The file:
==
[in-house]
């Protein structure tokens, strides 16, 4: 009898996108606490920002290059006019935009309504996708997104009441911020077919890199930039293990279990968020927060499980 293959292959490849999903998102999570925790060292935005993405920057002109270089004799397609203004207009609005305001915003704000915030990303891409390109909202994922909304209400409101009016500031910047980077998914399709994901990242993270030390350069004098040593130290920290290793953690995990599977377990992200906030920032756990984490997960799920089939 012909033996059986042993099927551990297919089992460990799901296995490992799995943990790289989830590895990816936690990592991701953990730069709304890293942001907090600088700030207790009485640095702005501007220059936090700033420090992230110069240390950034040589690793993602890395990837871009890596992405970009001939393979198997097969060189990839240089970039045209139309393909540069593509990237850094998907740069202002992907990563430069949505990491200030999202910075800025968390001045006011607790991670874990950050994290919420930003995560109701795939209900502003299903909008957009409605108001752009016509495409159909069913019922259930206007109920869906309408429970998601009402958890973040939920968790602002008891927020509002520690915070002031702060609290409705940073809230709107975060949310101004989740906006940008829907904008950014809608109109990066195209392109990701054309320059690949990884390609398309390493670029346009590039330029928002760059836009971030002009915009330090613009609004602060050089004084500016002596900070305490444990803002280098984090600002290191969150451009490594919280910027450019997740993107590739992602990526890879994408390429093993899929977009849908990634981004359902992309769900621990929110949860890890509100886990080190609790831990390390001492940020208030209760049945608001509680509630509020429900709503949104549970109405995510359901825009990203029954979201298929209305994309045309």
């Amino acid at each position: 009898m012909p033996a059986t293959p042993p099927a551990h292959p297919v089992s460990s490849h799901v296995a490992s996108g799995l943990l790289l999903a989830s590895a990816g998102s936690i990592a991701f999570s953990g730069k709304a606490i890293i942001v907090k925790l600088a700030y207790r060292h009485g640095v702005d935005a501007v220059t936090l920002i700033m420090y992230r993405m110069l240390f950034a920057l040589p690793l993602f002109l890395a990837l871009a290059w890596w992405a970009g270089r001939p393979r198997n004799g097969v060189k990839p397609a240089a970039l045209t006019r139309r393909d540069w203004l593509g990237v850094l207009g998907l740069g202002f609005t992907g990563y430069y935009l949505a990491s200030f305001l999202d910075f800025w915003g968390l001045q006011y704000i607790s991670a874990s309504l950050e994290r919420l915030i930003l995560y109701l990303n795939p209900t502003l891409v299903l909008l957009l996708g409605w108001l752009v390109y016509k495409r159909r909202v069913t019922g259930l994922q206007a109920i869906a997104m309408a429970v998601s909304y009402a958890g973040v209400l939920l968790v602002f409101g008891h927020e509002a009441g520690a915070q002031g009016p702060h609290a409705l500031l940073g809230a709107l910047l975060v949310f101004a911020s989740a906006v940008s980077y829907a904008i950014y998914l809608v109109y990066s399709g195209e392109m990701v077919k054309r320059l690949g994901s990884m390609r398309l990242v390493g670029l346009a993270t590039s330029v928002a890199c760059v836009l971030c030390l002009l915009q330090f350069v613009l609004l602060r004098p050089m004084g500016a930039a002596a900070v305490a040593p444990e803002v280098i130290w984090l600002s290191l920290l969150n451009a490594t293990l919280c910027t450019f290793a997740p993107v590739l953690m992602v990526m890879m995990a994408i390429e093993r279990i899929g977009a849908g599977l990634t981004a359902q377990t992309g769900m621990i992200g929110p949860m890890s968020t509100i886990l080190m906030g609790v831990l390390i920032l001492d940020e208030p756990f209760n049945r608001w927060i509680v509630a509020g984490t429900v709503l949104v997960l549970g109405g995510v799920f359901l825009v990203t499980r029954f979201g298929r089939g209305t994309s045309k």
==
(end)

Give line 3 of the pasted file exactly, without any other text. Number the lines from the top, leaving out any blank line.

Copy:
């Amino acid at each position: 009898m012909p033996a059986t293959p042993p099927a551990h292959p297919v089992s460990s490849h799901v296995a490992s996108g799995l943990l790289l999903a989830s590895a990816g998102s936690i990592a991701f999570s953990g730069k709304a606490i890293i942001v907090k925790l600088a700030y207790r060292h009485g640095v702005d935005a501007v220059t936090l920002i700033m420090y992230r993405m110069l240390f950034a920057l040589p690793l993602f002109l890395a990837l871009a290059w890596w992405a970009g270089r001939p393979r198997n004799g097969v060189k990839p397609a240089a970039l045209t006019r139309r393909d540069w203004l593509g990237v850094l207009g998907l740069g202002f609005t992907g990563y430069y935009l949505a990491s200030f305001l999202d910075f800025w915003g968390l001045q006011y704000i607790s991670a874990s309504l950050e994290r919420l915030i930003l995560y109701l990303n795939p209900t502003l891409v299903l909008l957009l996708g409605w108001l752009v390109y016509k495409r159909r909202v069913t019922g259930l994922q206007a109920i869906a997104m309408a429970v998601s909304y009402a958890g973040v209400l939920l968790v602002f409101g008891h927020e509002a009441g520690a915070q002031g009016p702060h609290a409705l500031l940073g809230a709107l910047l975060v949310f101004a911020s989740a906006v940008s980077y829907a904008i950014y998914l809608v109109y990066s399709g195209e392109m990701v077919k054309r320059l690949g994901s990884m390609r398309l990242v390493g670029l346009a993270t590039s330029v928002a890199c760059v836009l971030c030390l002009l915009q330090f350069v613009l609004l602060r004098p050089m004084g500016a930039a002596a900070v305490a040593p444990e803002v280098i130290w984090l600002s290191l920290l969150n451009a490594t293990l919280c910027t450019f290793a997740p993107v590739l953690m992602v990526m890879m995990a994408i390429e093993r279990i899929g977009a849908g599977l990634t981004a359902q377990t992309g769900m621990i992200g929110p949860m890890s968020t509100i886990l080190m906030g609790v831990l390390i920032l001492d940020e208030p756990f209760n049945r608001w927060i509680v509630a509020g984490t429900v709503l949104v997960l549970g109405g995510v799920f359901l825009v990203t499980r029954f979201g298929r089939g209305t994309s045309k």